“Traditionally, language teaching in many countries concentrated on grammar, reading and writing [while] nowadays most interest is expressed in a balanced spread of work on all language systems and attention is also given to skills work in its own right, particularly emphasizing listening and speaking.” (Scrivener 1998, )

As it has been pointed out earlier; there are four basic skills such as listening, speaking, reading and writing. Inseparable part of speaking development is listening. Listening helps to develop a phonetic side of learners language and therefore it is closely related to the speaking. In the document released by The National Capital Language Resource Centre (NCLRC) is said that: “Listening is the language modality that is used most frequently.”(NCLRC [online]) Listening is for a learner of a foreign language very important. Listener has to be able to identify the message, understand the message and be able to interpret the message. Reading is a process where reader uses specific knowledge of vocabulary, grammar and sentence structure to comprehend and encode a message in some text. Finally, writing is the last skill that is related to the speaking. Very important aspect for a good writing is a logical structure. Writing seems to be the most challenging of all the skills. Even native speakers sometimes struggle “since it involves not just a graphic representation of speech, but the development and presentation of thoughts in a structured way.” (SIL[3] [online])

3. Receptive and Productive skills

According to SIL, these four skills are allied to each other by two criteria. First criterion is the mode of communication which is oral or written and the second criterion is the direction of the communication such as receiving or producing the message, which are in other words receptive and productive skills. (SIL [online]) Relations between those skills might be presented in the following chart:

|Productive skills |Speaking |Oral | | |Writing | | | | |Written | |Receptive skills |Reading |Written | | |Listening | | | | |Oral |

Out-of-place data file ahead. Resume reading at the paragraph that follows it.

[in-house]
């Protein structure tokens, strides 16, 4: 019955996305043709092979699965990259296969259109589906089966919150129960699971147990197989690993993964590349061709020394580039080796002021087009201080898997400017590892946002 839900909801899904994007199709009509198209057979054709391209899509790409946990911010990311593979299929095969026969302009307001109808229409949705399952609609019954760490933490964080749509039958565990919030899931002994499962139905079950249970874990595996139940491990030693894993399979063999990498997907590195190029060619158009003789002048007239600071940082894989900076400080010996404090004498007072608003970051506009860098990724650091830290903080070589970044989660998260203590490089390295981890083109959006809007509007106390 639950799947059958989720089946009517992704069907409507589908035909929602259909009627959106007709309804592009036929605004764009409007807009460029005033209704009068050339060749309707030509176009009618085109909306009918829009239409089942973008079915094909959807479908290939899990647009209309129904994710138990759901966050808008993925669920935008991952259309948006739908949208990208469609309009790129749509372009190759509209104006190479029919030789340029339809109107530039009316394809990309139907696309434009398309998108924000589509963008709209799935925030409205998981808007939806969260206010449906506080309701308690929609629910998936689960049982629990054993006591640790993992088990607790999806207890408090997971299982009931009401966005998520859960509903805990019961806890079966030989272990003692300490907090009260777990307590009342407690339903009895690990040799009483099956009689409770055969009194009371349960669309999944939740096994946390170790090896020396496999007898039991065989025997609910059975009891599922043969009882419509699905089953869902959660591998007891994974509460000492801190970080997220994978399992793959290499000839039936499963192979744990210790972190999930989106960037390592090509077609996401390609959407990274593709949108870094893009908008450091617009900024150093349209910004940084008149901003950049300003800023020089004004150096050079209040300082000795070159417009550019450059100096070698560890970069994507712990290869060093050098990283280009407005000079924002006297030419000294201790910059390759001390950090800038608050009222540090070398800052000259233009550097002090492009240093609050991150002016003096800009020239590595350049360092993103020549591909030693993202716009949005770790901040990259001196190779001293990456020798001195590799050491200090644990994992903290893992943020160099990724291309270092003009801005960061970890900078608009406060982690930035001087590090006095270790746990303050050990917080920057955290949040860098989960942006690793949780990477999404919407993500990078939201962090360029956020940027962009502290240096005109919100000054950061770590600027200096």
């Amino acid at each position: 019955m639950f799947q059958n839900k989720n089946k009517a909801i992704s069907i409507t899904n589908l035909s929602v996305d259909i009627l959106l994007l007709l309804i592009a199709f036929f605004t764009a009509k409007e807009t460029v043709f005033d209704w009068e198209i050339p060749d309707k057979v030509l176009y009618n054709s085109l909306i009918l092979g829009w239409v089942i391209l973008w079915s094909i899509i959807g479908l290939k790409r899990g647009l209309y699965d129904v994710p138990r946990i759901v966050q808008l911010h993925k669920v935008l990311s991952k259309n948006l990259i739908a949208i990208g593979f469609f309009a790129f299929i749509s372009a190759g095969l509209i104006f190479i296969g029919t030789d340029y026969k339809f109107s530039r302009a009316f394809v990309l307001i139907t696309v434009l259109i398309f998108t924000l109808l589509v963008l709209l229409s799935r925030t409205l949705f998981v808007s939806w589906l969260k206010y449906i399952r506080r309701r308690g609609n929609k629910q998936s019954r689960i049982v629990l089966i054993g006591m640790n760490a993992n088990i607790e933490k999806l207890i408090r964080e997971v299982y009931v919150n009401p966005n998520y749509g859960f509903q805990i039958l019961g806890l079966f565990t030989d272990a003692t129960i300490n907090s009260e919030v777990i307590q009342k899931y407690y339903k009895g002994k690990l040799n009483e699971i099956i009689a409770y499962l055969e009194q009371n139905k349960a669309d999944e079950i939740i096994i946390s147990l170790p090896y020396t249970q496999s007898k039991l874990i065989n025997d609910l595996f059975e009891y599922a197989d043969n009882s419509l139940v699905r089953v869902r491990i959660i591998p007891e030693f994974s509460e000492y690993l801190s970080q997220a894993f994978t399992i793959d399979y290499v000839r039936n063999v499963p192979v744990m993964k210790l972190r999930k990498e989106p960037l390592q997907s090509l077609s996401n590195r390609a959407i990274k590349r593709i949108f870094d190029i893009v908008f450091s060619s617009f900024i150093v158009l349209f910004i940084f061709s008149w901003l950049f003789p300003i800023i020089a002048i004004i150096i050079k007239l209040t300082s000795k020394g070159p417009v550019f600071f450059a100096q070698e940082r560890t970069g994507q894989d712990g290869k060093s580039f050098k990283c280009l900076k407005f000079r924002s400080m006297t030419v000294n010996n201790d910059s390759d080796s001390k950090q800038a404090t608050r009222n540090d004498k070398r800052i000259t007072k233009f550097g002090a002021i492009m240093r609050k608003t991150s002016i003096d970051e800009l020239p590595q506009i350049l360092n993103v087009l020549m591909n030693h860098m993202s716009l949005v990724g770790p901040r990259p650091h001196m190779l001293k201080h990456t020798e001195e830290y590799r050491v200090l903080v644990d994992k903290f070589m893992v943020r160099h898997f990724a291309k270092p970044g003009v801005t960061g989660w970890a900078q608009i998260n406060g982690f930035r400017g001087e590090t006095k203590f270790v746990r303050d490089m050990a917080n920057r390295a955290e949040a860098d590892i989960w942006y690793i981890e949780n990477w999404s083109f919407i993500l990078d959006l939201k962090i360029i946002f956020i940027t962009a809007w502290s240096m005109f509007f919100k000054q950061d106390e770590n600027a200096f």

Jeremy Harmer claims:
“Speaking and writing involve language production and are therefore often referred to as productive skills. Listening and reading, on the other hand, involve receiving messages and are therefore often referred to as receptive skills. Speaking and listening usually happen simultaneously, and people may well read and write at the same time when they make notes or write something based on what they are reading.” (Harmer 1991, 35)

1. Receptive skills

As already mentioned, receptive skills are reading and listening.

“These skills are sometimes known as passive skills. Receptive skills deal with acquiring and processing new information. In the process of learning new language, learners often begin with receptive understanding of the new information, later move on to productive use.”[4]

As an example of receptive skills we can mention skimming, scanning, using abbreviations, making notes and summarising.

2. Productive skills

These skills are comparable to the receptive skills. “They are also known as active skills and include speaking and writing.”[5] Learners need to know these skills to produce the language. Productive skills deal with how learners plan and present their own ideas based on information that they have already worked through. We can touch on some examples of productive skills like brainstorming, solving problems, improving memory, making inferences, empathising and assessing own progress.

To sum up, we can state that speaking, reading, listening and writing cannot be developed separately and therefore every single person who wants to acquire a foreign language and be able to speak efficiently, has to use all four skills altogether.

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[1] http://www.teachingenglish.org.uk/articles/teaching-speaking-skills-2-overcoming-classroom-problems

[2] http://www.teachingenglish.org.uk/knowledge-database/sub-skills

[3] Summer Institute of Linguistics, Inc

[4] http://www.teachingenglish.org.uk/knowledge-database/receptive-skills

[5] http://www.teachingenglish.org.uk/knowledge-database/productive-skills